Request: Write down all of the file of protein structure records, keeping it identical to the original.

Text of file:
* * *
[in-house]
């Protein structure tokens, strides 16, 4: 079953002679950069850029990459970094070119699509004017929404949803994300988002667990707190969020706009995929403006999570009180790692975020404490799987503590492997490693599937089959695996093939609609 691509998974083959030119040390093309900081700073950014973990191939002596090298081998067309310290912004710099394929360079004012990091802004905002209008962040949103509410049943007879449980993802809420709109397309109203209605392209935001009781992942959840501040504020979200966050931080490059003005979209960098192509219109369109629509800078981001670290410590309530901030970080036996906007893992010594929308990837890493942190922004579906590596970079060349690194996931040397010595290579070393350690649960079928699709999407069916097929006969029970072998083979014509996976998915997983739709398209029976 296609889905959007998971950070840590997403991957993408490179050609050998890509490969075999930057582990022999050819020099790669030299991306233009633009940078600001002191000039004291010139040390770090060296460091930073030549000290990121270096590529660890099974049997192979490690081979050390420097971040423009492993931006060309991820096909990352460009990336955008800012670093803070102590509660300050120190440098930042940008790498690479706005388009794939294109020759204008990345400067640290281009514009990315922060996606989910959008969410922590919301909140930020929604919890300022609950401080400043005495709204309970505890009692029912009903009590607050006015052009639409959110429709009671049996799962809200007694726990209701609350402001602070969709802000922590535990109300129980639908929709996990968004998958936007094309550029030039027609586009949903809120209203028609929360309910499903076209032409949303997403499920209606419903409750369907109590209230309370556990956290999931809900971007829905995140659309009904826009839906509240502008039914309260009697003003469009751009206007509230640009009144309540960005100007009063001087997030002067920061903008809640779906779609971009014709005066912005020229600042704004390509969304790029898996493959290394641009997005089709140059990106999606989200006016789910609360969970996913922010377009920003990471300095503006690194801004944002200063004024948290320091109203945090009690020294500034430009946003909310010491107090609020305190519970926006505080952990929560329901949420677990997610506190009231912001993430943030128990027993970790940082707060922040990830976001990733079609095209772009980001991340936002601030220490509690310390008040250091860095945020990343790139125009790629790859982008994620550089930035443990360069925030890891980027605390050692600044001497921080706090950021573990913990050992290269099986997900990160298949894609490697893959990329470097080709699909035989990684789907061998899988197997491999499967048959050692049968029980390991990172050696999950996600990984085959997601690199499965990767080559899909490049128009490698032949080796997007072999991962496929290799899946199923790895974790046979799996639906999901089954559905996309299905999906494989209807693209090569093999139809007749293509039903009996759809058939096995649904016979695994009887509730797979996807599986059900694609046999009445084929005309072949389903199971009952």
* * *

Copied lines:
[in-house]
């Protein structure tokens, strides 16, 4: 079953002679950069850029990459970094070119699509004017929404949803994300988002667990707190969020706009995929403006999570009180790692975020404490799987503590492997490693599937089959695996093939609609 691509998974083959030119040390093309900081700073950014973990191939002596090298081998067309310290912004710099394929360079004012990091802004905002209008962040949103509410049943007879449980993802809420709109397309109203209605392209935001009781992942959840501040504020979200966050931080490059003005979209960098192509219109369109629509800078981001670290410590309530901030970080036996906007893992010594929308990837890493942190922004579906590596970079060349690194996931040397010595290579070393350690649960079928699709999407069916097929006969029970072998083979014509996976998915997983739709398209029976 296609889905959007998971950070840590997403991957993408490179050609050998890509490969075999930057582990022999050819020099790669030299991306233009633009940078600001002191000039004291010139040390770090060296460091930073030549000290990121270096590529660890099974049997192979490690081979050390420097971040423009492993931006060309991820096909990352460009990336955008800012670093803070102590509660300050120190440098930042940008790498690479706005388009794939294109020759204008990345400067640290281009514009990315922060996606989910959008969410922590919301909140930020929604919890300022609950401080400043005495709204309970505890009692029912009903009590607050006015052009639409959110429709009671049996799962809200007694726990209701609350402001602070969709802000922590535990109300129980639908929709996990968004998958936007094309550029030039027609586009949903809120209203028609929360309910499903076209032409949303997403499920209606419903409750369907109590209230309370556990956290999931809900971007829905995140659309009904826009839906509240502008039914309260009697003003469009751009206007509230640009009144309540960005100007009063001087997030002067920061903008809640779906779609971009014709005066912005020229600042704004390509969304790029898996493959290394641009997005089709140059990106999606989200006016789910609360969970996913922010377009920003990471300095503006690194801004944002200063004024948290320091109203945090009690020294500034430009946003909310010491107090609020305190519970926006505080952990929560329901949420677990997610506190009231912001993430943030128990027993970790940082707060922040990830976001990733079609095209772009980001991340936002601030220490509690310390008040250091860095945020990343790139125009790629790859982008994620550089930035443990360069925030890891980027605390050692600044001497921080706090950021573990913990050992290269099986997900990160298949894609490697893959990329470097080709699909035989990684789907061998899988197997491999499967048959050692049968029980390991990172050696999950996600990984085959997601690199499965990767080559899909490049128009490698032949080796997007072999991962496929290799899946199923790895974790046979799996639906999901089954559905996309299905999906494989209807693209090569093999139809007749293509039903009996759809058939096995649904016979695994009887509730797979996807599986059900694609046999009445084929005309072949389903199971009952």